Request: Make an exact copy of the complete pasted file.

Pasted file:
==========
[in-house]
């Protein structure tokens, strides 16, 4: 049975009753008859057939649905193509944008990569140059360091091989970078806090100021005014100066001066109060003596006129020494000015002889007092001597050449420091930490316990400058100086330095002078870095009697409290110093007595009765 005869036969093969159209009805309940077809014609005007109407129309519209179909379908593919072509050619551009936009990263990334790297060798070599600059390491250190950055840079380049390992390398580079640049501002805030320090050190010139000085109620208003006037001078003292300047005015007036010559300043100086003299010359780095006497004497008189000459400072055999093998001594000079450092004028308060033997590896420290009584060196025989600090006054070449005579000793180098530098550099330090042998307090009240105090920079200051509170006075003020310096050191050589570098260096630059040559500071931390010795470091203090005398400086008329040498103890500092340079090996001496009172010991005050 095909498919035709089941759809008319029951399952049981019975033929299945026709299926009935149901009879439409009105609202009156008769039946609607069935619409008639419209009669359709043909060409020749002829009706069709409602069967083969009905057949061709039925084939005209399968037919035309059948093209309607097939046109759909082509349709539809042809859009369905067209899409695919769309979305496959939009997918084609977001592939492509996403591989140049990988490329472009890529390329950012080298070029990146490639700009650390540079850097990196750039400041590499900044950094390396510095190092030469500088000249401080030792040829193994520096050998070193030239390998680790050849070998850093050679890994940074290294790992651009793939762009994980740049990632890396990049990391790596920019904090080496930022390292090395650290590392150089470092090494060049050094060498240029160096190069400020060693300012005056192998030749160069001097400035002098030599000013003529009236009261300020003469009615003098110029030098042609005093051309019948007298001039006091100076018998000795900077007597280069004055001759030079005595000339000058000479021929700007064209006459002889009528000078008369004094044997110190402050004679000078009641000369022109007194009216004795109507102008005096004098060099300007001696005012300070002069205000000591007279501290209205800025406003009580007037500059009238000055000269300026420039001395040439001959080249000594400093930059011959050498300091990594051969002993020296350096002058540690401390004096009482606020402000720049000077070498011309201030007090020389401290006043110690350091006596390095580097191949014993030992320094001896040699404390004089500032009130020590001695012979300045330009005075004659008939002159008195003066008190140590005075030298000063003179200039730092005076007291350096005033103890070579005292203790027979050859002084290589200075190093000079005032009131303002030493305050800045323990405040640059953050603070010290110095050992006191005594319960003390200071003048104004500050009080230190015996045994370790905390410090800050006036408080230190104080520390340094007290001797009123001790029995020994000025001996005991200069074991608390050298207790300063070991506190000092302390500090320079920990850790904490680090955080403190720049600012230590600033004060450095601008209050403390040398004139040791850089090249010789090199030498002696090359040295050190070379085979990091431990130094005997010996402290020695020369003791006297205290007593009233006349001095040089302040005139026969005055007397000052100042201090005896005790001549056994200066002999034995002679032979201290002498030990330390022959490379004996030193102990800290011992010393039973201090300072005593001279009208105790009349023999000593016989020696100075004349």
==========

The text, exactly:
[in-house]
């Protein structure tokens, strides 16, 4: 049975009753008859057939649905193509944008990569140059360091091989970078806090100021005014100066001066109060003596006129020494000015002889007092001597050449420091930490316990400058100086330095002078870095009697409290110093007595009765 005869036969093969159209009805309940077809014609005007109407129309519209179909379908593919072509050619551009936009990263990334790297060798070599600059390491250190950055840079380049390992390398580079640049501002805030320090050190010139000085109620208003006037001078003292300047005015007036010559300043100086003299010359780095006497004497008189000459400072055999093998001594000079450092004028308060033997590896420290009584060196025989600090006054070449005579000793180098530098550099330090042998307090009240105090920079200051509170006075003020310096050191050589570098260096630059040559500071931390010795470091203090005398400086008329040498103890500092340079090996001496009172010991005050 095909498919035709089941759809008319029951399952049981019975033929299945026709299926009935149901009879439409009105609202009156008769039946609607069935619409008639419209009669359709043909060409020749002829009706069709409602069967083969009905057949061709039925084939005209399968037919035309059948093209309607097939046109759909082509349709539809042809859009369905067209899409695919769309979305496959939009997918084609977001592939492509996403591989140049990988490329472009890529390329950012080298070029990146490639700009650390540079850097990196750039400041590499900044950094390396510095190092030469500088000249401080030792040829193994520096050998070193030239390998680790050849070998850093050679890994940074290294790992651009793939762009994980740049990632890396990049990391790596920019904090080496930022390292090395650290590392150089470092090494060049050094060498240029160096190069400020060693300012005056192998030749160069001097400035002098030599000013003529009236009261300020003469009615003098110029030098042609005093051309019948007298001039006091100076018998000795900077007597280069004055001759030079005595000339000058000479021929700007064209006459002889009528000078008369004094044997110190402050004679000078009641000369022109007194009216004795109507102008005096004098060099300007001696005012300070002069205000000591007279501290209205800025406003009580007037500059009238000055000269300026420039001395040439001959080249000594400093930059011959050498300091990594051969002993020296350096002058540690401390004096009482606020402000720049000077070498011309201030007090020389401290006043110690350091006596390095580097191949014993030992320094001896040699404390004089500032009130020590001695012979300045330009005075004659008939002159008195003066008190140590005075030298000063003179200039730092005076007291350096005033103890070579005292203790027979050859002084290589200075190093000079005032009131303002030493305050800045323990405040640059953050603070010290110095050992006191005594319960003390200071003048104004500050009080230190015996045994370790905390410090800050006036408080230190104080520390340094007290001797009123001790029995020994000025001996005991200069074991608390050298207790300063070991506190000092302390500090320079920990850790904490680090955080403190720049600012230590600033004060450095601008209050403390040398004139040791850089090249010789090199030498002696090359040295050190070379085979990091431990130094005997010996402290020695020369003791006297205290007593009233006349001095040089302040005139026969005055007397000052100042201090005896005790001549056994200066002999034995002679032979201290002498030990330390022959490379004996030193102990800290011992010393039973201090300072005593001279009208105790009349023999000593016989020696100075004349």